2014 in review from a multilingual Drupal perspective

Whew! 2014 was a fantastic year for the Drupal multilingual team. We had some great events with huge sprints, including but not limited to: Global Sprint Weekend, the amazing Drupal Dev Days Europe, NYC Camp, DrupalCon Austin, DrupalCon Amsterdam and BADCamp.

A fun fact about people on the multilingual team is that even though we usually turn out in big numbers at sprints, there are numerous great mentors among us, so we don't work on code that much at mentored sprints. We do a great job helping people get started and move into more serious core work though. Our most famous mentee this past year is 2014th Drupal 8 core contributor Holly Ross, Executive Director of the Drupal Association who contributed her first and second core patches fixing multilingual issues.

The Drupal 8 configuration schema cheat sheet

After over a month of concentrated work, Drupal 8 was ready today to finally flip the switch and enforce strict configuration schema adherence in all TestBase derived tests in core. See the announcement in the core group.

If you are a Drupal 8 contrib developer and provided some configuration schema earlier (or you integrate with an existing core system like blocks, views, fields, etc.) then your tests may now fail with configuration schema errors. Unless of course all your configuration schema is correct: #highfive for you then.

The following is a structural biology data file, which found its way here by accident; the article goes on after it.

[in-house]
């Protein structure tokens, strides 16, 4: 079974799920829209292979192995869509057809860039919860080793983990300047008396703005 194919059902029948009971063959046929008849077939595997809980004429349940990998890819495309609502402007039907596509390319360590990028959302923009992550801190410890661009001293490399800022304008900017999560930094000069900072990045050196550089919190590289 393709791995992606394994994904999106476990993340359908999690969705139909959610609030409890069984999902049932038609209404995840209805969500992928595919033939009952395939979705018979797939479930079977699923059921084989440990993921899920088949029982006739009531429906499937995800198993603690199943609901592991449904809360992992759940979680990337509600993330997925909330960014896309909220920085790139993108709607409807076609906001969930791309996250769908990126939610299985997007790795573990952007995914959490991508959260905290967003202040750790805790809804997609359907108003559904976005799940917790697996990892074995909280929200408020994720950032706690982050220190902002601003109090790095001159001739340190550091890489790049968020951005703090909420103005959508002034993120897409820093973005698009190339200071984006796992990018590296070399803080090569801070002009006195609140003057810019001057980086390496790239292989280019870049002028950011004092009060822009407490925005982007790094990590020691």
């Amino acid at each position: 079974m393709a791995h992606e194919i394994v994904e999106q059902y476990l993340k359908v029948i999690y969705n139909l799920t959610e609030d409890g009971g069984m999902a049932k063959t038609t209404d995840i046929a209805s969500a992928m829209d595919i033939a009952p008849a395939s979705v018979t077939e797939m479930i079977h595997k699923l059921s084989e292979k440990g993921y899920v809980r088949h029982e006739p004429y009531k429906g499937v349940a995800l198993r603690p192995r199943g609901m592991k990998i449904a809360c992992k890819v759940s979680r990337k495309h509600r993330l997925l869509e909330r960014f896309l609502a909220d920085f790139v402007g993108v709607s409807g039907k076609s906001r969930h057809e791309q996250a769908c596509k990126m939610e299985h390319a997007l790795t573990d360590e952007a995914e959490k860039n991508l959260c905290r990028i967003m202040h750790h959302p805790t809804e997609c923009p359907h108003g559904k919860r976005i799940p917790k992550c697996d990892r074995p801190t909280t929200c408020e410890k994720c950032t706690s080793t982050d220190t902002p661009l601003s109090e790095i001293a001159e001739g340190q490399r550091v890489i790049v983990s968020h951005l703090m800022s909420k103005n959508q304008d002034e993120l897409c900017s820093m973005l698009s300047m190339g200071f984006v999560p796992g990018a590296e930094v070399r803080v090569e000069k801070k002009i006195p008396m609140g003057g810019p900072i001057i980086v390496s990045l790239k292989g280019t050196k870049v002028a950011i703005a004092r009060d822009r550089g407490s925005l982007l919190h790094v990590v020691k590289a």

Otherwise I thought you'll have questions. There is of course the existing configuration schema documentation that I helped write. However if you are a visual person and want to get an understanding of the basics fast, I thought a cheat sheet would be a great tool. So sat down today and produced this one in the hopes it will help you all! Enjoy!

Please provide feedback for improvements in the comments, and I'll update the sheet as appropriate.

On authority in Drupal and/or Open Source in general

I just had the time to watch Larry Garfield's DrupalCon Amsterdam core conversation on managing complexity today. I did not have the chance to attend his session live due to other obligations, but it is nonetheless a topic I am very interested in.

The key point of the talk in my understanding is the Drupal community needs to decouple and be component based (evolving around more independent components), so responsibility and authority is distributed and local. Larry specifically calls out that Drupal 8 initiative leads and component maintainers are "glorified secretaries" with responsibility but no explicitly granted authority.

I am not a native speaker and although I had an idea, I wanted to clear up what authority would mean. According to Google the power or right to give orders, make decisions, and enforce obedience. (I'll use hard power as a synonym). Larry alludes to parts of this definition in the talk with examples. While the talk is well worth the hour to get insights form one of the Drupal 8 initiative leads on some of the struggles we had in the Drupal 8 cycle so far, I think there are fundamental issues with the premise. The biggest fallacy is the gross generalisation and picking one facet out of a very multi-faceted situation, so the proposed solutions don't stand deeper scrutiny.